Why You Need to Be Aware of the Alternative Minimum Tax (AMT)

The AMT – that is, the alternative minimum tax – is fast becoming the federal income tax most people pay.  While the tax originally was intended to be a tax for the “rich,” more and more of the middle class (as well as, of course, many wealthy taxpayers) now find themselves AMT taxpayers.  And if you are a business owner in New York State/City, the recently enacted increases in NYS and NYC tax rates, together with the AMT, may well result in a higher overall tax bill despite the highly published rate reductions in the regular federal income tax.

In broadest overview, the AMT is a fully separate, parallel tax system; a kind of shadow tax system lurking next to, and independently of, the so-called regular tax.  Calculating the amount of income tax payable to the federal government takes two fully separate procedures.  First, the regular tax must be calculated, taking into account all available deductions and exclusions.  Then, the AMT must be calculated.  In calculating income subject to the AMT, various deductions are eliminated and certain types of excluded income are added back in.  The actual tax owed is the higher of the regular tax or AMT.[1]  (Note that “alternative” in alternative minimum tax does NOT mean that there is a choice in whether or not you pay the AMT.)

The highest federal regular tax rate is 35% (lowered from 38.6% by the 2003 tax act).  The maximum AMT rate imposed on most types of income is only 28%. [2]  However, the amount of income subject to the AMT – alternative minimum taxable income or AMTI (the AMT, like so much of tax, is a jargon-laden quagmire) – can be significantly greater than the amount of income subject to the regular tax. [3]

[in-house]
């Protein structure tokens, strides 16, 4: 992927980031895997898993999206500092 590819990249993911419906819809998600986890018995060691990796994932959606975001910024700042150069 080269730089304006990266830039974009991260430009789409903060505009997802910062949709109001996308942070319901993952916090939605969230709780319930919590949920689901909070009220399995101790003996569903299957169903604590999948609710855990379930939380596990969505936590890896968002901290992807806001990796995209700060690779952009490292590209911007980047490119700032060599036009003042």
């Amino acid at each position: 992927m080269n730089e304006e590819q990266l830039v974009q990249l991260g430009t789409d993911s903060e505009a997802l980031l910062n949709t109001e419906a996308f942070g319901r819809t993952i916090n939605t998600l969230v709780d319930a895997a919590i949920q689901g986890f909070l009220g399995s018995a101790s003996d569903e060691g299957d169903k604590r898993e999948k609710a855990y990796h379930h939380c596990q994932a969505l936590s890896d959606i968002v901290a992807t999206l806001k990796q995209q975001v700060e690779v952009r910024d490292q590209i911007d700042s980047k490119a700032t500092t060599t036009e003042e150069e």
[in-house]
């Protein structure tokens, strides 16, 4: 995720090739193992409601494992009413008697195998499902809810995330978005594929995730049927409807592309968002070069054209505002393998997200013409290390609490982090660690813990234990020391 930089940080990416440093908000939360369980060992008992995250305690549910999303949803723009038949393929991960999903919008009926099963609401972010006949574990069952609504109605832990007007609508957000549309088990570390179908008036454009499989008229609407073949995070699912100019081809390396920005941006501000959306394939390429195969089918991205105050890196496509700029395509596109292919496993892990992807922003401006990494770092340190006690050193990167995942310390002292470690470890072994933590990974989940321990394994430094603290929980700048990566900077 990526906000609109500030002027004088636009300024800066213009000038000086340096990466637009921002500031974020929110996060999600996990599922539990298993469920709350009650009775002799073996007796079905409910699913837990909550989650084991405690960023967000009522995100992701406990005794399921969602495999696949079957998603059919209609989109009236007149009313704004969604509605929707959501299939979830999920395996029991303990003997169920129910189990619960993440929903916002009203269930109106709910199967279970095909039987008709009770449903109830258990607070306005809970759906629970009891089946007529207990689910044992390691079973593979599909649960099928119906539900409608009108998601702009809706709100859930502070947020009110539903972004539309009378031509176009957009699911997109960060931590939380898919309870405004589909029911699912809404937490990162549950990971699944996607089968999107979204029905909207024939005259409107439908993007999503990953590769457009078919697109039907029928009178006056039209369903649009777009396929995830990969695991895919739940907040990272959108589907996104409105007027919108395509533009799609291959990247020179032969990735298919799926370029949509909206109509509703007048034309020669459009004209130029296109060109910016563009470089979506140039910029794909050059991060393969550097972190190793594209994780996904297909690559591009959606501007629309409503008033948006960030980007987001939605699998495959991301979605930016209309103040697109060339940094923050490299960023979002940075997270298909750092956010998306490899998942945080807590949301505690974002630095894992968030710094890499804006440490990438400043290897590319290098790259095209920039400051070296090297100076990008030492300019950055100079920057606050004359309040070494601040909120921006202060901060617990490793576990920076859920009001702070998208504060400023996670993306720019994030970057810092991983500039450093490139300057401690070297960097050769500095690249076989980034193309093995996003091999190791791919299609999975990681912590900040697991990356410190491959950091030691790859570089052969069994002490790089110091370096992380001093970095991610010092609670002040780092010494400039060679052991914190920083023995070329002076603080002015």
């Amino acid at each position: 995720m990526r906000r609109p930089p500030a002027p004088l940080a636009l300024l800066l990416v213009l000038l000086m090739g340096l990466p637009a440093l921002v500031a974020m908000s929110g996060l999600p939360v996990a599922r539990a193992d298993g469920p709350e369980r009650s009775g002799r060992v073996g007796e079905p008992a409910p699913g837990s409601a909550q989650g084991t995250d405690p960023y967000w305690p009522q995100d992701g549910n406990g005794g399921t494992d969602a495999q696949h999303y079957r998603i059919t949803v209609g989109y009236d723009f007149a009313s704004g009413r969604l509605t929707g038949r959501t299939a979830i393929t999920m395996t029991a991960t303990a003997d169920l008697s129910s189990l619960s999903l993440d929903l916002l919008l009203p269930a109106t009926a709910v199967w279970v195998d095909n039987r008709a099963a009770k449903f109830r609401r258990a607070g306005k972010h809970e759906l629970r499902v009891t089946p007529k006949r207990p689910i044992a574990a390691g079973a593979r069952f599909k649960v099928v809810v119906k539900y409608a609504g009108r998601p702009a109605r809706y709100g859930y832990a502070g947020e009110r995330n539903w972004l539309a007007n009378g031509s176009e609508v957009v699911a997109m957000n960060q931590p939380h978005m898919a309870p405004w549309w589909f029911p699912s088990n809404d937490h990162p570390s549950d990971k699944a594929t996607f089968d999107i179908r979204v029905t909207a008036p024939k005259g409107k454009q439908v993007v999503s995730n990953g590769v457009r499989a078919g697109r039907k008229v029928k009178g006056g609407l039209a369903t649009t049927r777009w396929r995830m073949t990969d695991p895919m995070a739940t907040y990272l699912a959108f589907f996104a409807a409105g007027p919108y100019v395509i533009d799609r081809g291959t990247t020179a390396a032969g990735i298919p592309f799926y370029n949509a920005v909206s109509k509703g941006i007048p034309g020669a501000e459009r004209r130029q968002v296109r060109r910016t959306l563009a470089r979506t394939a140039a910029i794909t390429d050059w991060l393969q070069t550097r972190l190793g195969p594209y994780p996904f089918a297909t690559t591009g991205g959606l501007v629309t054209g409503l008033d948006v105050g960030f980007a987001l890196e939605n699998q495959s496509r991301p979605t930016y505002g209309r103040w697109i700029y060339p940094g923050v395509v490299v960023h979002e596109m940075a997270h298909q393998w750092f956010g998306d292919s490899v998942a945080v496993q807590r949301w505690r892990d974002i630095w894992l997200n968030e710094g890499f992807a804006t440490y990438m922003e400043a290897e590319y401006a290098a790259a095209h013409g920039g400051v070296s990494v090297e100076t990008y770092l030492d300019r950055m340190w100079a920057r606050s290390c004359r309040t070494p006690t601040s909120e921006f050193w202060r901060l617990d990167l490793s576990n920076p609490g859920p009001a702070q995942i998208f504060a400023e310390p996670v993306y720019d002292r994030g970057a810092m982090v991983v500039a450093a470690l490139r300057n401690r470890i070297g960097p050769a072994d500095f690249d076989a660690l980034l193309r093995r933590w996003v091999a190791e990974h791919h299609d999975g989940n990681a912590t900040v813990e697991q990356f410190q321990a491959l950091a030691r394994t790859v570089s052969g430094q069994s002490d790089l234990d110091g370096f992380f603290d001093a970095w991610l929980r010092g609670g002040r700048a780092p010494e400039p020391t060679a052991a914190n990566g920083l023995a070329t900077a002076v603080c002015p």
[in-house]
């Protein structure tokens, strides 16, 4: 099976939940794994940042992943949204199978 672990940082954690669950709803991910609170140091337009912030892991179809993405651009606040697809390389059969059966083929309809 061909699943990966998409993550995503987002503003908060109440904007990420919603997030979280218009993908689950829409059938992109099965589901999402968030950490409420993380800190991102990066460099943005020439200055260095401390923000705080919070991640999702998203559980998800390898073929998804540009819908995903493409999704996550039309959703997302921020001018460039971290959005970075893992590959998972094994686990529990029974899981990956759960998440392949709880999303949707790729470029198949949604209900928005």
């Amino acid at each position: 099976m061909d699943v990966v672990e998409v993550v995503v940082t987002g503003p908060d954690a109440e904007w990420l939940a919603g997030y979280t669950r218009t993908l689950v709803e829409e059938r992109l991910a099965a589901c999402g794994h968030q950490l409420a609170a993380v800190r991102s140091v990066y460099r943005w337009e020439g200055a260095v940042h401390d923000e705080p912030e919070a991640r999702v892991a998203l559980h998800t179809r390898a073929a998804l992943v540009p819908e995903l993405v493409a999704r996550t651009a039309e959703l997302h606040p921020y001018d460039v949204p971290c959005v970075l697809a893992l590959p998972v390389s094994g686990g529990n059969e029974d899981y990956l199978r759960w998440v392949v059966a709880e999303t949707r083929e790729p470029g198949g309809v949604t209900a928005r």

AMT will have tremendous impact on individuals in the New York area who own businesses as sole proprietors, LLC members, partners and S corporation shareholders, thus making the tax life of entrepreneurs more and more complicated and expensive.  For these individuals, all business income and associated deductions generally are reported on their personal Form 1040s.  Interestingly, a person who owns a business through a C corporation, and who takes only a modest salary from the corporation, may be able to escape the brunt of the AMT storm by keeping his or her income and deductions at a low level.

So why are so many taxpayers, particularly business owners, in the metropolitan New York area, now AMT taxpayers?  As stated above, many deductions that are permitted for the regular tax are not permitted when computing AMT.  The most significant for those living in “high tax states” like New York (and New Jersey) is the disallowance of any deduction for state and local taxes.  Recent tax rate changes have exacerbated the AMT problem.  In particular, the decrease in the top federal tax rates to 35% without any corresponding adjustment to the AMT rates makes it more likely that AMT at a lower rate on a broader base will result in a higher tax than the regular tax.  This year's increases in New York State and City personal income tax rates (the maximum NYS rate increased from 6.85% to 7.7% and the maximum NYC rate increased from 3.64% to 4.45%) worsen the AMT problem (because the increased itemized deduction lowers the amount that would be payable under the regular tax).

In addition, no miscellaneous deductions are allowed (including unreimbursed employee business expenses and investment expenses).  As if these disallowances were not enough, no personal exemptions are allowed, interest on home equity loans is disallowed and medical expenses are allowed for AMT purposes only to the extent that such expenses exceed 10% of adjusted gross income (compared with 7.5% for regular tax purposes).  The only itemized deduction of any importance that survives unscathed in the AMT context is the deduction for charitable contributions.  Finally, most personal credits (including various educational credits, the dependent care credit and the child tax credit) do not reduce AMT.  The fact that most credits may not be used to offset AMT is another reason why more and more low and middle-income taxpayers are subject to AMT.  The AMT adjustments to itemized deductions, combined with the increases in New York State and  City tax rates will throw almost all New York area residents with incomes much over $100,000 into the AMT.